What is the difference between color and colour?

2 Answers 2


According to the Oxford English Dictionary, this word comes to us from the Latin word color-em, which was inherited by old French. The o segment in Old French was actually somewhere between [o] and [u] and was represented by the digraph ou. When this syllable became accented, it became fronted, represented by eu (this the Modern French couleur). The corresponding English word of old is the ancestor of hue.

The world was adopted directly into Middle English as colur; later colour from the Old French color, culur, colur; later colour; and finally coulour, which was the preferred Anglo-French spelling. Colour was eventually standardized in post Anglo-French English. Noah Webster's 1828 dictionary is credited with standardizing the latinate color in American English.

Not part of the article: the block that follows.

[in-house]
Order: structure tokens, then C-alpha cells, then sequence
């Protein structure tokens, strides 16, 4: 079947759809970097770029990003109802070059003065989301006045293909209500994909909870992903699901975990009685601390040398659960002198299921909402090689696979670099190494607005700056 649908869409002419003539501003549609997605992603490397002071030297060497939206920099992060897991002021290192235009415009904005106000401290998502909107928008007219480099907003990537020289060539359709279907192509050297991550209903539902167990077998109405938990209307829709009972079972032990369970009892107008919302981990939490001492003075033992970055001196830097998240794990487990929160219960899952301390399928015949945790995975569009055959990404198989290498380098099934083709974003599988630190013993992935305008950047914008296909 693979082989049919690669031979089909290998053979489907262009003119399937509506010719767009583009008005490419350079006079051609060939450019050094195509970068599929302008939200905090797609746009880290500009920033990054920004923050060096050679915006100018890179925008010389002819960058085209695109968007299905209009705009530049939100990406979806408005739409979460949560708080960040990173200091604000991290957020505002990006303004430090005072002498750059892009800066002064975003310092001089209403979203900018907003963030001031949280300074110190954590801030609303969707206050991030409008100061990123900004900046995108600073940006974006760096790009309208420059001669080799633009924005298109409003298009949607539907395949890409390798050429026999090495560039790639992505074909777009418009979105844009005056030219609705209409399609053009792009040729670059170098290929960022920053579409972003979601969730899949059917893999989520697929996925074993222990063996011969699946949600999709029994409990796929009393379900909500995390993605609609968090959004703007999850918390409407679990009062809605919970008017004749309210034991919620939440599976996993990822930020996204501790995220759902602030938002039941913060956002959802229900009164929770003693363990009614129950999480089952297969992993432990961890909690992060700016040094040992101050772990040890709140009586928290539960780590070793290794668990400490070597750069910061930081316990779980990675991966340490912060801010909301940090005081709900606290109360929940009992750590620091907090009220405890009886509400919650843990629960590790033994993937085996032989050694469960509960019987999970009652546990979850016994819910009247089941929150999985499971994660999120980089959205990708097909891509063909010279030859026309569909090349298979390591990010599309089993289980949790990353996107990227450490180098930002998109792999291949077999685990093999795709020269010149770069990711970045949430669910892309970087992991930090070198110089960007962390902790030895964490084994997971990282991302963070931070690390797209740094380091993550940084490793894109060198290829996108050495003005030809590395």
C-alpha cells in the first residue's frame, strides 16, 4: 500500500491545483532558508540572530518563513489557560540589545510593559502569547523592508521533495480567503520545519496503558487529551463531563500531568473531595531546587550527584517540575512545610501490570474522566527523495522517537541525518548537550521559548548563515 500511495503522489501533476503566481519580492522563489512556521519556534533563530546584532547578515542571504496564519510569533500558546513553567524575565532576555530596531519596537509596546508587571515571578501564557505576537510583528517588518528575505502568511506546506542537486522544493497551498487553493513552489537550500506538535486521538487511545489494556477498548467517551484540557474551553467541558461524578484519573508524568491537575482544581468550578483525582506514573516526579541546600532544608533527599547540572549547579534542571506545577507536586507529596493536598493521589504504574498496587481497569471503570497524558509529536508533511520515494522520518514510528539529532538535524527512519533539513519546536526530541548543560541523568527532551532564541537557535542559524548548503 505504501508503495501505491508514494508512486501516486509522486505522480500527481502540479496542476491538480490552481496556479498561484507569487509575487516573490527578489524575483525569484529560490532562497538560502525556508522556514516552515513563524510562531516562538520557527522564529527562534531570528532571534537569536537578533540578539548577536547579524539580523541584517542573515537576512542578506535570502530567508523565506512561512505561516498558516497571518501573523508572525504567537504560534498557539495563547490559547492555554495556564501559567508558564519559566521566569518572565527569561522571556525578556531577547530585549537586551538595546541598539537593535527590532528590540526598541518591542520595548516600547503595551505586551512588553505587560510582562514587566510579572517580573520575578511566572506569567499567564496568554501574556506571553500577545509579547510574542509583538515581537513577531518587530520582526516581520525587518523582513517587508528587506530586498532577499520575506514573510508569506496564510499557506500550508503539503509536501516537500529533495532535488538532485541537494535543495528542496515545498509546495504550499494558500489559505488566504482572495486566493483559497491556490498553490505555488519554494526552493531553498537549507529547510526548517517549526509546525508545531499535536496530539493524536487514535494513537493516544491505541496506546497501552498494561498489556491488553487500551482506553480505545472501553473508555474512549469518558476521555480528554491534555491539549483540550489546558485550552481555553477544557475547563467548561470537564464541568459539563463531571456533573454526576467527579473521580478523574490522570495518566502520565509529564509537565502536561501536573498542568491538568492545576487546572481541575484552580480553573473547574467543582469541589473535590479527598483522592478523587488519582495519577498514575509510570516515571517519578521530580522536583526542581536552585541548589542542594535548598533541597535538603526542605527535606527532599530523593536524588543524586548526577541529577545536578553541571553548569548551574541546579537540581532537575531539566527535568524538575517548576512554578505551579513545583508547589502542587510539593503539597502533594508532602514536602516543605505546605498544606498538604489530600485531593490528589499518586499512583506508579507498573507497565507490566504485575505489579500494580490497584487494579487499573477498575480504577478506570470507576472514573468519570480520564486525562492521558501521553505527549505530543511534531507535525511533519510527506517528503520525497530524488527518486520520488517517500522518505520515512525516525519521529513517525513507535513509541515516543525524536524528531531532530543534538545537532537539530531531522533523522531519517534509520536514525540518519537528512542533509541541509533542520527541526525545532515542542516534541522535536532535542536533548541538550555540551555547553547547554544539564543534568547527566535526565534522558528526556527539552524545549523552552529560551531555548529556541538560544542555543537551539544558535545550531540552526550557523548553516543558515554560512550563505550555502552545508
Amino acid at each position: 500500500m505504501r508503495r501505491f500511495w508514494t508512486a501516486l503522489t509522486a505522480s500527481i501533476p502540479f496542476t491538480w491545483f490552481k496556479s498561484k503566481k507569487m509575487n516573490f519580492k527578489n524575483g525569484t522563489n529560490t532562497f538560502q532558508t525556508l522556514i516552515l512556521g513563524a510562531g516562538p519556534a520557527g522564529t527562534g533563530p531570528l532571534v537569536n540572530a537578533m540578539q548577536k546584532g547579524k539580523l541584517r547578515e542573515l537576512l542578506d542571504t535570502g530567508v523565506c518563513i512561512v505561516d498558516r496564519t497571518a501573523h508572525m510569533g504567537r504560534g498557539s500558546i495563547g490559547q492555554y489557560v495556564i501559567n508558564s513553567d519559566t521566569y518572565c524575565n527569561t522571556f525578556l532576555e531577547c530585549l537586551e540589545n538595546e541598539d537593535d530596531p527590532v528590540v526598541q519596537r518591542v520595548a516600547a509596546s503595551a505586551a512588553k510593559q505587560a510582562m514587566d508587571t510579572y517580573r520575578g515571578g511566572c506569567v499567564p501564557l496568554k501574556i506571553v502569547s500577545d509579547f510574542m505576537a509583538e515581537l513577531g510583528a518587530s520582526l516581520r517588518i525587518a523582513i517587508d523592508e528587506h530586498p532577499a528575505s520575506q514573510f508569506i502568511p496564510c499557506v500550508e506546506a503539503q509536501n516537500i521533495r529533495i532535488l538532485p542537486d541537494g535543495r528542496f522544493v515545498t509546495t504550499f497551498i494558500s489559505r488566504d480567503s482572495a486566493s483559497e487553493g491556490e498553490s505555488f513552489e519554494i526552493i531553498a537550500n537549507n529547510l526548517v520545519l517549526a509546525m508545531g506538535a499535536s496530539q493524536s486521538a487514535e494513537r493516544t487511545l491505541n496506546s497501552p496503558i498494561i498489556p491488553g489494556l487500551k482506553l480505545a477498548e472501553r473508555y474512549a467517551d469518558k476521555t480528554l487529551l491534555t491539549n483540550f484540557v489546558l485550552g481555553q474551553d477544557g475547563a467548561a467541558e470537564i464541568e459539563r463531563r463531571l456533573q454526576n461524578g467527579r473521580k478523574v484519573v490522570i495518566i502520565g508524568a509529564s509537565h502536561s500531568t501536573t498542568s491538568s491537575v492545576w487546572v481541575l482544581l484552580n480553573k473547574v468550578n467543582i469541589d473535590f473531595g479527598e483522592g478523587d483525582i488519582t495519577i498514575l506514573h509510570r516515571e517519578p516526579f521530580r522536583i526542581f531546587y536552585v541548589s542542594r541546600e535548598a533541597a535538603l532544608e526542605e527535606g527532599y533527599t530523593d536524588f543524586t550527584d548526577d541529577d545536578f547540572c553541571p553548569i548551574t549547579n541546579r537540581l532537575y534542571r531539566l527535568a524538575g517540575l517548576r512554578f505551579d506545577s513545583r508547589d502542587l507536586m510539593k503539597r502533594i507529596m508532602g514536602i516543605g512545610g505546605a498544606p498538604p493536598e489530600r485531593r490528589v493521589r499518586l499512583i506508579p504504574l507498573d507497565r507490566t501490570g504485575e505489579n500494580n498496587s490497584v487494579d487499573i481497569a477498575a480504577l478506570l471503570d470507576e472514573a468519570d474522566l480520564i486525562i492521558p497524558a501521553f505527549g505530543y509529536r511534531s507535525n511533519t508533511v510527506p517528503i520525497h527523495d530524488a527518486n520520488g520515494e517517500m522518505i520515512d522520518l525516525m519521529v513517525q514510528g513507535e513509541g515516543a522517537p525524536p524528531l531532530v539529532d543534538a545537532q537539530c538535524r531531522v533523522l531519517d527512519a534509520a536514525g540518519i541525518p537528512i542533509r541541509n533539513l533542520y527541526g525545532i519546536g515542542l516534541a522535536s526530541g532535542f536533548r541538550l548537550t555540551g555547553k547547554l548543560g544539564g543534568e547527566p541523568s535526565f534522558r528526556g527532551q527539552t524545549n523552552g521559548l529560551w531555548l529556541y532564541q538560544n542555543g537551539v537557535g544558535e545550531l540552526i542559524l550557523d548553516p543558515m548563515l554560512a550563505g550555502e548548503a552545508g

"Color" is favored in the United states, and "Colour" is favored (I believe) everywhere else.

Here is a Wikipedia article commenting on "or" vs. "our".

  • 19
    As an programmer, it takes years of training/swearing to remember to write color in code, yet colour everywhere else ;)
    – Jon Hadley
    Aug 7, 2010 at 19:53
  • 2
    @jon, always made me wonder why Tim Berners Lee, himself British, used the American spelling throughout HTML, e.g. <FONT COLOR="#cc6600"> and not <FONT COLOUR="#cc6600"> and <TABLE BGCOLOR=...> and not <TABLE BGCOLOUR=...>. Aug 8, 2010 at 1:39
  • 2
    @Vaibhav, favor/favour is exactly analogous to color/colour. Being American, mac9416 quite naturally favoured "favor". :-)
    – Jonik
    Aug 9, 2010 at 17:38
  • 4
    If he had used the British spelling, HTML would be forever earmarked as British. Aug 10, 2010 at 2:01
  • 28
    The FONT/COLOR tags were introduced by Netscape in a rush to add proprietary features, not by Tim Berners-Lee. The HTML 2.0 spec makes no mention of "COLOR". That first appeared in HTML 3.2
    – njd
    Aug 11, 2010 at 9:35

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